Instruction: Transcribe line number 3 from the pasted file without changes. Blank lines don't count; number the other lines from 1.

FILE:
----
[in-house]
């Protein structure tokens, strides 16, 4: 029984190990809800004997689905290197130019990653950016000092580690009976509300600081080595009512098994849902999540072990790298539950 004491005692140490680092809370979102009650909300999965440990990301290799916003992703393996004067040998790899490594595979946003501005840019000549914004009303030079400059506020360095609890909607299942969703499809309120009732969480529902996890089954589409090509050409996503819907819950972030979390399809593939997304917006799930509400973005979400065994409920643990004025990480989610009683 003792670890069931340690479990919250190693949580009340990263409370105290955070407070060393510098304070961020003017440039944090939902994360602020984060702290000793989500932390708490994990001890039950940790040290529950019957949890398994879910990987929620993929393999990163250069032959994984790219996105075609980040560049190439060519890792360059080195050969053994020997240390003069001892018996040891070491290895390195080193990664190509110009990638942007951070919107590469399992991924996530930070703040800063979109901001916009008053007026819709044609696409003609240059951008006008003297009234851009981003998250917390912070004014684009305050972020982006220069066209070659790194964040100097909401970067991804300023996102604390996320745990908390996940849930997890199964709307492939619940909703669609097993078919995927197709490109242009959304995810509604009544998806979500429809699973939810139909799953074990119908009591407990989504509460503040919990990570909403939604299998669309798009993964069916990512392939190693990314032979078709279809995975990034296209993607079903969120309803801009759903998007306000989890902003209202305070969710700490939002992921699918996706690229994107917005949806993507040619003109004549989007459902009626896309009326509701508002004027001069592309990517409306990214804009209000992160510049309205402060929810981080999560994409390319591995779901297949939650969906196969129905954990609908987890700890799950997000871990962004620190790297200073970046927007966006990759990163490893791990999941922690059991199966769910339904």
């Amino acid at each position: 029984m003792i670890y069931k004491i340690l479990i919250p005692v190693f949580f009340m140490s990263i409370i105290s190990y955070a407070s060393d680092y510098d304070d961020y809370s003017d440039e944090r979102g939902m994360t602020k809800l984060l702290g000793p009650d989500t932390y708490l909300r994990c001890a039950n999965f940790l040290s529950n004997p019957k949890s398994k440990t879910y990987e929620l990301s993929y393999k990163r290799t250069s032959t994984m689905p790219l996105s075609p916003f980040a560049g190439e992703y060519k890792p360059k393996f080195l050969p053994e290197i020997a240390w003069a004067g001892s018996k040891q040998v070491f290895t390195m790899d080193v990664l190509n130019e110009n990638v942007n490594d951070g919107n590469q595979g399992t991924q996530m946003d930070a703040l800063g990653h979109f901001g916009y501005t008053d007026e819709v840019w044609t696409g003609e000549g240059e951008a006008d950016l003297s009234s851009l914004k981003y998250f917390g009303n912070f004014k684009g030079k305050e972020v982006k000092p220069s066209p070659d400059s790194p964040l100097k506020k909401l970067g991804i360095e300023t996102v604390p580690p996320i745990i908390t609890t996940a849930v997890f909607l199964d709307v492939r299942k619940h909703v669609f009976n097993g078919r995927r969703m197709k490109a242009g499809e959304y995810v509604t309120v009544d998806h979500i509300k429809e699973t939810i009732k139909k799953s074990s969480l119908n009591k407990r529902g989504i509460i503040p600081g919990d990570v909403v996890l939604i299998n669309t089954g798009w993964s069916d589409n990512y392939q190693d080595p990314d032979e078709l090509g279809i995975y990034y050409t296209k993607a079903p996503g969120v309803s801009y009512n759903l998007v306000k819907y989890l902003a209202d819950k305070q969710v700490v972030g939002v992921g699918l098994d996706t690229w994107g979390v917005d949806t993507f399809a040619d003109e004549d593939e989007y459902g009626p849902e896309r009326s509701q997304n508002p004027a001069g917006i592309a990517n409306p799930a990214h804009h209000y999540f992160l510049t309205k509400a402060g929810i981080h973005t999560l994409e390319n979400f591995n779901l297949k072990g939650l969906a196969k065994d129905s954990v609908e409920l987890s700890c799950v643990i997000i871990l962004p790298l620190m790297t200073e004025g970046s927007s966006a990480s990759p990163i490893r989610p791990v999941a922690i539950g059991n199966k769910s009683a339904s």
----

């Amino acid at each position: 029984m003792i670890y069931k004491i340690l479990i919250p005692v190693f949580f009340m140490s990263i409370i105290s190990y955070a407070s060393d680092y510098d304070d961020y809370s003017d440039e944090r979102g939902m994360t602020k809800l984060l702290g000793p009650d989500t932390y708490l909300r994990c001890a039950n999965f940790l040290s529950n004997p019957k949890s398994k440990t879910y990987e929620l990301s993929y393999k990163r290799t250069s032959t994984m689905p790219l996105s075609p916003f980040a560049g190439e992703y060519k890792p360059k393996f080195l050969p053994e290197i020997a240390w003069a004067g001892s018996k040891q040998v070491f290895t390195m790899d080193v990664l190509n130019e110009n990638v942007n490594d951070g919107n590469q595979g399992t991924q996530m946003d930070a703040l800063g990653h979109f901001g916009y501005t008053d007026e819709v840019w044609t696409g003609e000549g240059e951008a006008d950016l003297s009234s851009l914004k981003y998250f917390g009303n912070f004014k684009g030079k305050e972020v982006k000092p220069s066209p070659d400059s790194p964040l100097k506020k909401l970067g991804i360095e300023t996102v604390p580690p996320i745990i908390t609890t996940a849930v997890f909607l199964d709307v492939r299942k619940h909703v669609f009976n097993g078919r995927r969703m197709k490109a242009g499809e959304y995810v509604t309120v009544d998806h979500i509300k429809e699973t939810i009732k139909k799953s074990s969480l119908n009591k407990r529902g989504i509460i503040p600081g919990d990570v909403v996890l939604i299998n669309t089954g798009w993964s069916d589409n990512y392939q190693d080595p990314d032979e078709l090509g279809i995975y990034y050409t296209k993607a079903p996503g969120v309803s801009y009512n759903l998007v306000k819907y989890l902003a209202d819950k305070q969710v700490v972030g939002v992921g699918l098994d996706t690229w994107g979390v917005d949806t993507f399809a040619d003109e004549d593939e989007y459902g009626p849902e896309r009326s509701q997304n508002p004027a001069g917006i592309a990517n409306p799930a990214h804009h209000y999540f992160l510049t309205k509400a402060g929810i981080h973005t999560l994409e390319n979400f591995n779901l297949k072990g939650l969906a196969k065994d129905s954990v609908e409920l987890s700890c799950v643990i997000i871990l962004p790298l620190m790297t200073e004025g970046s927007s966006a990480s990759p990163i490893r989610p791990v999941a922690i539950g059991n199966k769910s009683a339904s």